Reseal the sarcophagus! The Mummy is stale and scare-free, says Rashid Irani | movie reviews | Hindustan Times
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Reseal the sarcophagus! The Mummy is stale and scare-free, says Rashid Irani

Tom Cruise looks like he’s on autopilot. What is Russell Crowe even doing here? This retelling of the 1932 tale is pointless.

movie reviews Updated: Jun 16, 2017 15:56 IST
Rashid Irani
Maybe they thought it would help to make the monster a woman this time. Let’s be clear — it doesn’t.
Maybe they thought it would help to make the monster a woman this time. Let’s be clear — it doesn’t.
THE MUMMY
  • Direction: Alex Kurtzman
  • Actors: Tom Cruise, Sofia Boutella
  • Rating: 1.5 / 5

The legendary movie monster has been resurrected so many times since 1932 that the latest reboot not only has no freshness, it’s also scare-free.

Maybe they thought it would help to make the monster a woman. Let’s be clear — it doesn’t.

In the tradition of long-running franchises, The Mummy (2017) is bigger but no better.

It’s just a bland retelling of the classic tale of a soldier-turned-mercenary explorer (Tom Cruise, on autopilot) who unwittingly awakens an ancient Egyptian (Sofia Boutella, reduced to an accessory) who’s been buried in a crypt for centuries.

Released from her prison-sarcophagus, the mummy unleashes a reign of terror. Ceaseless calamities ensue at locations ranging from 12th-century England to Mesopotamia and present-day London.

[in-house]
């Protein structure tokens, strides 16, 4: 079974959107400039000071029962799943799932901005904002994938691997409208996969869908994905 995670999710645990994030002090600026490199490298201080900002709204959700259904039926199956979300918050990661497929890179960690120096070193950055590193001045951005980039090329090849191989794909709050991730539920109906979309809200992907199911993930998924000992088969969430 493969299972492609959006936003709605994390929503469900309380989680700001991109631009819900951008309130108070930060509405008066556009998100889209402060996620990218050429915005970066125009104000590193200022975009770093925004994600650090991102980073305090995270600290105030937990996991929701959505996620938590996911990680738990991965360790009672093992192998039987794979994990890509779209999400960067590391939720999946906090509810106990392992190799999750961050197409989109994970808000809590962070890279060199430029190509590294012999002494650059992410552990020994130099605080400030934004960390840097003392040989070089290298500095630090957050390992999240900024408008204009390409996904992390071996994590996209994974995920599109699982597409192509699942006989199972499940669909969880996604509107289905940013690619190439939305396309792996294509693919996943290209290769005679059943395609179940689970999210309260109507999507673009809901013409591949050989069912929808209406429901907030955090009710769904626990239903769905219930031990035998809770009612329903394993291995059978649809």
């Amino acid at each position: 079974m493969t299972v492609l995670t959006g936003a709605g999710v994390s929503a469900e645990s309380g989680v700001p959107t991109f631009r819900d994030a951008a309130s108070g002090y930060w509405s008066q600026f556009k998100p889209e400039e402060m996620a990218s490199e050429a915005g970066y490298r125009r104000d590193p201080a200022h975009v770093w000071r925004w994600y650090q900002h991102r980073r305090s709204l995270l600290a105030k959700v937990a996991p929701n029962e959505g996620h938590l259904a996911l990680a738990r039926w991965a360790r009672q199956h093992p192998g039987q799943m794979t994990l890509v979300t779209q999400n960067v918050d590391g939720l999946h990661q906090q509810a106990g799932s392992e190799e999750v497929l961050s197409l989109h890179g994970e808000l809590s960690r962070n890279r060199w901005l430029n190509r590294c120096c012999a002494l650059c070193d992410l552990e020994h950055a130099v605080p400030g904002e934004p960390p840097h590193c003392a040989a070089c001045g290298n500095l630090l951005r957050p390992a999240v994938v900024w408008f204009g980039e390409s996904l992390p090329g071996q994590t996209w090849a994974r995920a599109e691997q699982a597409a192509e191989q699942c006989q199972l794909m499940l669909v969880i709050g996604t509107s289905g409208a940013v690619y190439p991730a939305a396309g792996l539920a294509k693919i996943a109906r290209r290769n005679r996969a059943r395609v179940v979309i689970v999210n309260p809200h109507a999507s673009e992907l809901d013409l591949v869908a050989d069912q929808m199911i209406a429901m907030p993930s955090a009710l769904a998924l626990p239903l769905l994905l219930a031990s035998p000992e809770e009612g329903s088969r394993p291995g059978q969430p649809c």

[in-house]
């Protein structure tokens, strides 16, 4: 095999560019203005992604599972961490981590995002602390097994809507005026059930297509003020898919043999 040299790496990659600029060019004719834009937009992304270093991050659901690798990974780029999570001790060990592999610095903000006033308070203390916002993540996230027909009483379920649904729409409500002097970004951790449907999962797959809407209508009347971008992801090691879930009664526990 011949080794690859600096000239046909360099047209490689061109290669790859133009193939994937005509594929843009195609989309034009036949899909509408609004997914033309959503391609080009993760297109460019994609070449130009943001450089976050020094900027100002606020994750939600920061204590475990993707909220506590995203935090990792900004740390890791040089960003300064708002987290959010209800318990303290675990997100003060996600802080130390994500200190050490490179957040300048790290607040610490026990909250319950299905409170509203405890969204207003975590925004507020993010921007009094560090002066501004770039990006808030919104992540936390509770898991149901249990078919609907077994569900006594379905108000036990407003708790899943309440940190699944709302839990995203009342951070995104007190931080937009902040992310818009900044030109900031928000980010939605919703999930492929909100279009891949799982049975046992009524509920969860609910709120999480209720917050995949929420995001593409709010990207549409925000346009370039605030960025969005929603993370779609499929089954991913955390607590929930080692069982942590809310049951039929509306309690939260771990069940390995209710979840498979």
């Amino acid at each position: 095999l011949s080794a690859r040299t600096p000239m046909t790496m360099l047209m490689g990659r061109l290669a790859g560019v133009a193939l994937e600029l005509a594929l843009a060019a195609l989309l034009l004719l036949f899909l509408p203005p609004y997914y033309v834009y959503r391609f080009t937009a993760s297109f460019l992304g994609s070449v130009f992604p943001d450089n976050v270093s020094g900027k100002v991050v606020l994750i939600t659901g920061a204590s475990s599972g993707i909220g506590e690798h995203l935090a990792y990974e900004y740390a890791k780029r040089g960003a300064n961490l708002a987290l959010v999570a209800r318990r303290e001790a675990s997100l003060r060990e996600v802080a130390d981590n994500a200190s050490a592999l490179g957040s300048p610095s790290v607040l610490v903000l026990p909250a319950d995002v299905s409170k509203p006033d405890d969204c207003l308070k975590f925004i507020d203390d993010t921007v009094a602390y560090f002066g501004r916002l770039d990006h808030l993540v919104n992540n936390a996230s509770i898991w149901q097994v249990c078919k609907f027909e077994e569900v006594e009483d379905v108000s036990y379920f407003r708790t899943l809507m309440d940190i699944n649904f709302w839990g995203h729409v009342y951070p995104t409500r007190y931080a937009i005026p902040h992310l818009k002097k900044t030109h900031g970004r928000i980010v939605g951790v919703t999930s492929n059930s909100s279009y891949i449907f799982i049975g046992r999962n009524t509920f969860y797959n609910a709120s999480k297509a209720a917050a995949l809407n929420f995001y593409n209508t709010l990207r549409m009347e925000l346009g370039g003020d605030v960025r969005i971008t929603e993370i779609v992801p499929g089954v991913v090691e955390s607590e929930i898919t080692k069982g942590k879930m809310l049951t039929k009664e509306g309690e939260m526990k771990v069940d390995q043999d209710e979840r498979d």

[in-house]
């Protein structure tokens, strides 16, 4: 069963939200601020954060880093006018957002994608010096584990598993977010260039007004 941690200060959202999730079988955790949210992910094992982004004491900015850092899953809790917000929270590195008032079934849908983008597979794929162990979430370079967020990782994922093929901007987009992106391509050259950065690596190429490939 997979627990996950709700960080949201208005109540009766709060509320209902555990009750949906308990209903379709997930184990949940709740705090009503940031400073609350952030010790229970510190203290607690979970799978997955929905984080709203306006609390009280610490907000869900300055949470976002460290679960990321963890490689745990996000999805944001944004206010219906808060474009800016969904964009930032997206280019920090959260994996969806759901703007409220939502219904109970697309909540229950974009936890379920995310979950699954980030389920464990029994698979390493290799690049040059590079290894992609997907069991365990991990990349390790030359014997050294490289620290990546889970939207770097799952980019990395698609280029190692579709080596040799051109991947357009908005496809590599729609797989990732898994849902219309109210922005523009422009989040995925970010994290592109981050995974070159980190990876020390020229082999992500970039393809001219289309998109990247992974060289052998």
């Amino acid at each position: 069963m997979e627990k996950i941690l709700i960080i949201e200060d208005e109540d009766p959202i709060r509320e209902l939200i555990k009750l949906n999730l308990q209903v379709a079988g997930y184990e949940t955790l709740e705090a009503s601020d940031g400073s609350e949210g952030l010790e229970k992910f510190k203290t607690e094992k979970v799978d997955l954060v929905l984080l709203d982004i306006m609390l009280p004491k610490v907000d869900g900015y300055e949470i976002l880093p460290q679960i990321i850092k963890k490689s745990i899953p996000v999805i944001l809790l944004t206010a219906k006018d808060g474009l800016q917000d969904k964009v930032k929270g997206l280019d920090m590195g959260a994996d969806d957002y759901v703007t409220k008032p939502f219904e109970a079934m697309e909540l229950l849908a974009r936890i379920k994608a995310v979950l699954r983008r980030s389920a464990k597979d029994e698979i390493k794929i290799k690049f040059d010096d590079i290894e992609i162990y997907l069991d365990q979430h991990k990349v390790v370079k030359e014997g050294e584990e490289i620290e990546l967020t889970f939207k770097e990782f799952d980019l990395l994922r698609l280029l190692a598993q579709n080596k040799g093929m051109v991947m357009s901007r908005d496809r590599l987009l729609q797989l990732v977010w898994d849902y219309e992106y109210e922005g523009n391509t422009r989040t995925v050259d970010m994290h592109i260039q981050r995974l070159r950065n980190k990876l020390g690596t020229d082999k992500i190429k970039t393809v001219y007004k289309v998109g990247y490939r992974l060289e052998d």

Do you have another expression, Tom? Do you? Because now would be a really good time to bring it out.

The script, attributed to as many as six writers, introduces several subsidiary characters including the explorer’s ‘undead’ partner-in-crime (Jake Johnson) and a blonde archaeologist (Annabelle Wallis) who serves as the primary love interest.

Almost indistinguishable from the horde of zombies floating around the fringes, the once-estimable Russell Crowe fetches up as Dr Jekyll (yes the same, aka Mr Hyde).

The narrative is clogged with rote action sequences and splashy stunts that quickly wear out their welcome.

Despite the best efforts of director Alex Kurtzman (People Like Us) to bind the disparate elements — horror, humour, romance — into an engrossing adventure, the outcome doesn’t even make it to goodish grade.